What is net neutrality?
California Attorney General Xavier Becerra, 20 other states and the District of Columbia on Tuesday sued the Federal Communications Commission to restore net neutrality rules.
The lawsuit, filed in the U.S. Court of Appeals for the District of Columbia Circuit, challenges the FCC’s repeal of net neutrality last month. The commission’s repeal paved the way for internet service providers to charge websites fees for faster internet speeds and to slow down or block other sites.
“Internet access is a utility – just like water and electricity,” Becerra said in a prepared statement. “And every consumer has a right to access online content without interference or manipulation by their internet service provider. However, in repealing the net neutrality rules, the FCC ignored consumers’ strong support for a free and open internet.”
FCC Chairman Ajit Pai led the effort to repeal Obama-era rules that barred companies like Comcast, Verizon and AT&T from favoring some sites and applications over others. Pai said in December that ending those rules would lead to a “free, more open internet.”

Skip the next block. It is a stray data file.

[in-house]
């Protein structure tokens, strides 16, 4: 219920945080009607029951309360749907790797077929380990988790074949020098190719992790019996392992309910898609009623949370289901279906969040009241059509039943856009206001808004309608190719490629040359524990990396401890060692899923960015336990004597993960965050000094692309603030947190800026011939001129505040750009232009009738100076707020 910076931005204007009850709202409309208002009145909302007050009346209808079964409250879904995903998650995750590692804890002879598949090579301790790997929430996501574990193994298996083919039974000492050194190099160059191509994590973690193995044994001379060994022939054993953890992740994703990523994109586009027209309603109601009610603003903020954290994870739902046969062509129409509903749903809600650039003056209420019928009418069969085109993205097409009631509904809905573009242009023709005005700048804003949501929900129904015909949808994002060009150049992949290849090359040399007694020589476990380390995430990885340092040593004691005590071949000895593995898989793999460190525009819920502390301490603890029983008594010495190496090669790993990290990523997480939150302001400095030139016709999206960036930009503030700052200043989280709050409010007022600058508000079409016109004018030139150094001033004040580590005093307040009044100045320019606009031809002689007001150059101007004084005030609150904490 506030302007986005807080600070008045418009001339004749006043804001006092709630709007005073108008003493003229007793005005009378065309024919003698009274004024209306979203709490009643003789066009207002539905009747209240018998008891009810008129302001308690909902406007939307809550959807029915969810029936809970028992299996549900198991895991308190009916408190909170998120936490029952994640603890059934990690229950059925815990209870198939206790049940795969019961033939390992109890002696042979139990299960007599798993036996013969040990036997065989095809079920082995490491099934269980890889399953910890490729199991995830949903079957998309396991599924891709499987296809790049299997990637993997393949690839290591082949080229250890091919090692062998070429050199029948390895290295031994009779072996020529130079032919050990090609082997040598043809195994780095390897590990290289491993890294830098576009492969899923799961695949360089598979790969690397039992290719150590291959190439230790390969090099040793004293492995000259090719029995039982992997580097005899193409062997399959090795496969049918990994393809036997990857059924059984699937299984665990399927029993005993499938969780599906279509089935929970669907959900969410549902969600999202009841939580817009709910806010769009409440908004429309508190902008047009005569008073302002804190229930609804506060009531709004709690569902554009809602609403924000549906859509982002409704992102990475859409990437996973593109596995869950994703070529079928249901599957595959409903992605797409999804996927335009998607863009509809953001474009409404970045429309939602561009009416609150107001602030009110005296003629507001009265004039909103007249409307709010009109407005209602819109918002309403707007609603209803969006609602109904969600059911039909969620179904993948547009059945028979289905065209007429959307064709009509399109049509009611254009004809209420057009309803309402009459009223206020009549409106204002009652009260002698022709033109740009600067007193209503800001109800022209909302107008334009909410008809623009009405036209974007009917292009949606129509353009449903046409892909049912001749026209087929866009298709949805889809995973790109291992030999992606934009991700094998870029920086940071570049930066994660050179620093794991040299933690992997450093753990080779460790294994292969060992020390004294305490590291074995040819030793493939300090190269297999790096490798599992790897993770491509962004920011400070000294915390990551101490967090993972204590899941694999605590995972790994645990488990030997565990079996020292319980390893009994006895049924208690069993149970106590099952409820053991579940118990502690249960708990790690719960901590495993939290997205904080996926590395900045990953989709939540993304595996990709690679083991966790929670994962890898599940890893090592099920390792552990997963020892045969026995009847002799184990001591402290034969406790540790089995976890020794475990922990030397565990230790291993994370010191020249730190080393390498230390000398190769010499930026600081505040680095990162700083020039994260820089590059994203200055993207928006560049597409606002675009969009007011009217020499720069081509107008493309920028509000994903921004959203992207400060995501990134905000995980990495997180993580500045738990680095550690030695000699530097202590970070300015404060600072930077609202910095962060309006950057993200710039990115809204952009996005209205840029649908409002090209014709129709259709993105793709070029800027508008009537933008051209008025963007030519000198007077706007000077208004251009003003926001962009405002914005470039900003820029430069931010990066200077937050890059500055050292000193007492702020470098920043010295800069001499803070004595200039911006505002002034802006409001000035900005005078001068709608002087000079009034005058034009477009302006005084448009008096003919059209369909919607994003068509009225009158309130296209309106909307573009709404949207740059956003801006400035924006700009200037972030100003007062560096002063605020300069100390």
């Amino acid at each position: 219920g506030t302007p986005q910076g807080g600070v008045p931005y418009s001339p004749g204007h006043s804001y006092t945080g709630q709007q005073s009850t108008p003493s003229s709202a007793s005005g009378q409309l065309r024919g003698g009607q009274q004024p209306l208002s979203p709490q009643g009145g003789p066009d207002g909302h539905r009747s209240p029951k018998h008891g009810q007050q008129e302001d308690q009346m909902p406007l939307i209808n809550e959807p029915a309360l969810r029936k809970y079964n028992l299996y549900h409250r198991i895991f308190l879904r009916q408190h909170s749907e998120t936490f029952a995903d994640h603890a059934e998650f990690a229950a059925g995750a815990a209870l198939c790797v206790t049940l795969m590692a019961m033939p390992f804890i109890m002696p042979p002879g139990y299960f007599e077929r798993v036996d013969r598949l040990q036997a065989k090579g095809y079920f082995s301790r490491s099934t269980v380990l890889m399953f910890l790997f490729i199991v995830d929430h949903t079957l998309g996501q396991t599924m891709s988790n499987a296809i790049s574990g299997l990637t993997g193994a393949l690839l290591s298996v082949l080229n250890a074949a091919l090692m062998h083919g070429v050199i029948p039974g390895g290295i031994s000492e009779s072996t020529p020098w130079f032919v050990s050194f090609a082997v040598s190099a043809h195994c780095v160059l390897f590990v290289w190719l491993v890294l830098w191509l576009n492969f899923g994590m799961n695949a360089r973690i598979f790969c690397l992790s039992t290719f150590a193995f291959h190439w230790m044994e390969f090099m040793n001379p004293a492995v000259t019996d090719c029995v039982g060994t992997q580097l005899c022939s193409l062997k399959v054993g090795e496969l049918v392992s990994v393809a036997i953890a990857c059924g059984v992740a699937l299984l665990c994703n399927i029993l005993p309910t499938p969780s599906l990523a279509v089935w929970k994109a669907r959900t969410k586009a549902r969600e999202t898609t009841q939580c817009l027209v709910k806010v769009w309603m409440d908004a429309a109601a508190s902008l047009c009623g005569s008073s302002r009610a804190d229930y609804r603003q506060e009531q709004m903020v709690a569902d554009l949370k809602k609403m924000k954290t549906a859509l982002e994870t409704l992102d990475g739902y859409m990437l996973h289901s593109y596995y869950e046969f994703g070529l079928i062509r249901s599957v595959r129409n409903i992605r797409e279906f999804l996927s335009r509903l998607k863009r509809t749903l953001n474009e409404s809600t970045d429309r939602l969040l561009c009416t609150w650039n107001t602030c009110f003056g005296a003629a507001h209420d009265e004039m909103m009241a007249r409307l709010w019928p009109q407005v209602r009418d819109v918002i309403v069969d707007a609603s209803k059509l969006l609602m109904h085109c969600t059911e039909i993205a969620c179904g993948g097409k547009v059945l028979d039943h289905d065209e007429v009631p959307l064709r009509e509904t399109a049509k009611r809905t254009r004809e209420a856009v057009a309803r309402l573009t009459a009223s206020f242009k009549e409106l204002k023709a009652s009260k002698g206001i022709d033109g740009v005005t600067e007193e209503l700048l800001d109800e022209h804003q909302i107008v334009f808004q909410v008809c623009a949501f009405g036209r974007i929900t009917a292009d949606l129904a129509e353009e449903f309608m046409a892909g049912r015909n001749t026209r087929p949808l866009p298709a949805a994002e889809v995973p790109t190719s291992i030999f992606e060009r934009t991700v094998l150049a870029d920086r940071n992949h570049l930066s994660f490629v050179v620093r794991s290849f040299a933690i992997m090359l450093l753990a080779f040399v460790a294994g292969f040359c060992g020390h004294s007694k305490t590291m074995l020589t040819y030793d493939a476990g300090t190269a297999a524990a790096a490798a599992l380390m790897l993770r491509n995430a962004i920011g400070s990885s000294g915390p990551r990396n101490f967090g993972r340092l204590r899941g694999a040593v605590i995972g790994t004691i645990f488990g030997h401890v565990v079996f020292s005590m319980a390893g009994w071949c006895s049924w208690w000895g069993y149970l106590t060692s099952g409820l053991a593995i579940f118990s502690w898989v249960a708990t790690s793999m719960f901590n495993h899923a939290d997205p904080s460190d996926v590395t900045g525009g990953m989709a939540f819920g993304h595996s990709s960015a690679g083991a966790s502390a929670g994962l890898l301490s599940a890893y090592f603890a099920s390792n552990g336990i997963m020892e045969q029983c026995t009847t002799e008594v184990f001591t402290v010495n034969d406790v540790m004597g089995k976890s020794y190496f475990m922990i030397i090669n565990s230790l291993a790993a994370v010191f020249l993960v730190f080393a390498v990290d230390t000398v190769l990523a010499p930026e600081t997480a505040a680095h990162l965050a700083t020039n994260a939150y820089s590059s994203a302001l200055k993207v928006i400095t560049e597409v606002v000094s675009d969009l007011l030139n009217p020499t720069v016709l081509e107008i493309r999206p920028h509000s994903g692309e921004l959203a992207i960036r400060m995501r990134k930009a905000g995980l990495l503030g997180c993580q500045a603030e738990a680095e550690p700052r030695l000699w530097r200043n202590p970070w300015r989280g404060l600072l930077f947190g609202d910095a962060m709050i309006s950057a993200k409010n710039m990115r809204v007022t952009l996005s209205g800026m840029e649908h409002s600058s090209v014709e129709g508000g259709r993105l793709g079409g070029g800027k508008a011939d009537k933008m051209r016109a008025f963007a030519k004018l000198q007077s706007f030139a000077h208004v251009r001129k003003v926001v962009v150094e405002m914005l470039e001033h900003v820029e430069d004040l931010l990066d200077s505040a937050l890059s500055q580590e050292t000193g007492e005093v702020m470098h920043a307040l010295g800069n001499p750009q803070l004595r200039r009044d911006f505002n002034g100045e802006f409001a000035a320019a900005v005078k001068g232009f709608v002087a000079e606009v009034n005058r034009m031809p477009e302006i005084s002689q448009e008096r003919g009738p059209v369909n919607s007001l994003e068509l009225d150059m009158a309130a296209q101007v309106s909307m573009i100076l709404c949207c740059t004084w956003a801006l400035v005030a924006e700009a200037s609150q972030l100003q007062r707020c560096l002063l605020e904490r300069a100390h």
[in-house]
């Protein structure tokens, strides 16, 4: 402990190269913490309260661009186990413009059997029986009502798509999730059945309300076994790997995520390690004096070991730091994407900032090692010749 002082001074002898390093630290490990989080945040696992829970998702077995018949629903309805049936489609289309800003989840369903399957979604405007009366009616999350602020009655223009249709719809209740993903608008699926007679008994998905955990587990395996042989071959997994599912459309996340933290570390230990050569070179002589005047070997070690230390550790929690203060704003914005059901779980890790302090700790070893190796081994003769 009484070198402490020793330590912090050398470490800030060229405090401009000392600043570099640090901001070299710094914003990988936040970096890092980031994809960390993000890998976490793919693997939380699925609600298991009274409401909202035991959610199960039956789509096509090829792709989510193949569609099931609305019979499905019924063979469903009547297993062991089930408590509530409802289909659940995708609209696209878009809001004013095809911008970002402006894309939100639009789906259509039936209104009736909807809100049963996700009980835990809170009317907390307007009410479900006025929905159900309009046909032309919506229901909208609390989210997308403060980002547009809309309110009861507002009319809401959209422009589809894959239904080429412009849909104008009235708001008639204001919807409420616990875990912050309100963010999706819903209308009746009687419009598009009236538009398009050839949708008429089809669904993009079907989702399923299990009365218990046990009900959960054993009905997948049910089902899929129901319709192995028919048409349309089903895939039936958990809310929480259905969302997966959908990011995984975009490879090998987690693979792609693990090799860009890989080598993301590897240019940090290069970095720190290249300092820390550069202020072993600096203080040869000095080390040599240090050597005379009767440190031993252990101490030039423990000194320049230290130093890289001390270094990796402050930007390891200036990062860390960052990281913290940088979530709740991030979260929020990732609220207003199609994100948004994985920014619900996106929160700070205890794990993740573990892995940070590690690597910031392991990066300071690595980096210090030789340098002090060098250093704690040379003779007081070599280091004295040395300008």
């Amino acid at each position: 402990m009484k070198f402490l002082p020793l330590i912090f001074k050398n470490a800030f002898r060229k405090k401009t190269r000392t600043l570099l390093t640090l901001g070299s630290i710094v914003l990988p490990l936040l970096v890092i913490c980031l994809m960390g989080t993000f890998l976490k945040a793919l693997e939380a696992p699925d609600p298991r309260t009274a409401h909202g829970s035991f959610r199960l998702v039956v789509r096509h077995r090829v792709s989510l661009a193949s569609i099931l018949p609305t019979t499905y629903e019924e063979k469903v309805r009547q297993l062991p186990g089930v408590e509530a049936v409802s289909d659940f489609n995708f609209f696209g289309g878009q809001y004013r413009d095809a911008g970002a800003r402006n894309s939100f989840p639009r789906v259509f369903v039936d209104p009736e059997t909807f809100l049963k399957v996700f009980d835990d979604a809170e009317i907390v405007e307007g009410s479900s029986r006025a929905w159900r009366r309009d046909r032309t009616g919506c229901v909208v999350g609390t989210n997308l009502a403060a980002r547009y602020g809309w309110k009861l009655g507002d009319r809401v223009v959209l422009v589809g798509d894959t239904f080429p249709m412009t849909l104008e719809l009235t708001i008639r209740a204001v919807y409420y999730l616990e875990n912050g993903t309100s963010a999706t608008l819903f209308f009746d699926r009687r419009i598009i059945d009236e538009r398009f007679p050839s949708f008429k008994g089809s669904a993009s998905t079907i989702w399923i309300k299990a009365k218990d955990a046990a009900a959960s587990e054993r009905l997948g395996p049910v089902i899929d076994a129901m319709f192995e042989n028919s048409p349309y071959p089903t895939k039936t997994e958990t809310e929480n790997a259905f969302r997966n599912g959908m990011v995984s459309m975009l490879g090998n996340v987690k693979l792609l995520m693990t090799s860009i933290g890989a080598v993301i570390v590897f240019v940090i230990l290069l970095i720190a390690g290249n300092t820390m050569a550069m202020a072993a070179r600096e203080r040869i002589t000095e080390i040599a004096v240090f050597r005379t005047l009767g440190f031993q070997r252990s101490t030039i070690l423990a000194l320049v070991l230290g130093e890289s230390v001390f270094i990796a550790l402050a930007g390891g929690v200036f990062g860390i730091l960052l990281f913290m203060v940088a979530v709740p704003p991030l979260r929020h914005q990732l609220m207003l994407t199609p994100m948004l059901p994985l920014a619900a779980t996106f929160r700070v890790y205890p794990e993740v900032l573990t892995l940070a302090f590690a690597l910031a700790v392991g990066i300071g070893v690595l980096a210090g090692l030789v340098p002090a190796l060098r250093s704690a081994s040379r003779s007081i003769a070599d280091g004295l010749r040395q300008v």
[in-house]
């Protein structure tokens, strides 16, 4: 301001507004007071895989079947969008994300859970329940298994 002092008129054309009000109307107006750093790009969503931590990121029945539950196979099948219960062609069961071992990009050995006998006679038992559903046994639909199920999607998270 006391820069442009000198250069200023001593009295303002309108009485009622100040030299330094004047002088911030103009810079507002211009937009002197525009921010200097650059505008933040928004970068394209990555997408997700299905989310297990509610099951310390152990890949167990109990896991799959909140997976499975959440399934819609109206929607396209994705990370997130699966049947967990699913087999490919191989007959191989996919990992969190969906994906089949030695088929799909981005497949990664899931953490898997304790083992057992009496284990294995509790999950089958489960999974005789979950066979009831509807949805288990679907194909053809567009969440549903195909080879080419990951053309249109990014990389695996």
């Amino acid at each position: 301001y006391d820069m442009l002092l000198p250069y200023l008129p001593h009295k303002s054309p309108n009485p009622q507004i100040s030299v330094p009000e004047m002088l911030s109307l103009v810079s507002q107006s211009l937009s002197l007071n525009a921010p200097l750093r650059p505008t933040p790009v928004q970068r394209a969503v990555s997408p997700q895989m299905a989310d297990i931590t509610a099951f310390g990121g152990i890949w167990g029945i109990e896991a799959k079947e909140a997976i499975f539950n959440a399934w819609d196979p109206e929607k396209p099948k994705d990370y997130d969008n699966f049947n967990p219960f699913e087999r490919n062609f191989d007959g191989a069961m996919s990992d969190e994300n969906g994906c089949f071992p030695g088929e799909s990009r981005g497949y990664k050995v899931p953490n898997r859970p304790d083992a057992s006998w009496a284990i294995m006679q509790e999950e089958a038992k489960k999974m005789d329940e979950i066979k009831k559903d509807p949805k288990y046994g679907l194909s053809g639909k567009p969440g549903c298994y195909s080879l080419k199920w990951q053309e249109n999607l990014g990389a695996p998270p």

Becerra said the FCC’s actions also limit the ability of California and other states to impose their own net neutrality requirements.
In California, Senate leader Kevin de León introduced a bill earlier this month to preserve net neutrality rules in the state. And on Capitol Hill, Senate Democrats said they are one vote shy of passing a measure to block the FCC’s repeal.
Dane Jasper, CEO of Santa Rosa-based internet service provider Sonic, said in a statement that he supports Becerra’s decision to join the lawsuit against the FCC.
“Between this and recently introduced legislation in the state Legislature, it’s clear that California is making up for where the federal government has fallen short,” Jasper said. “As we’ve said before, Sonic will always remain net neutral, whether the regulations require it or not, but we’re pleased to see our home state move forward in a direction that supports consumers and protects their right to have a fair and open internet.”
California is impacted greatly by the repeal of net neutrality, Becerra said.
“A free and open internet drives innovation, economic growth and consumer choice. As home to countless start-ups and technology giants alike, California knows this better than anywhere else,” Becerra said. “We will do everything we can to defend our vibrant internet economy and consumer choice from the FCC’s attempt to curtail net neutrality.”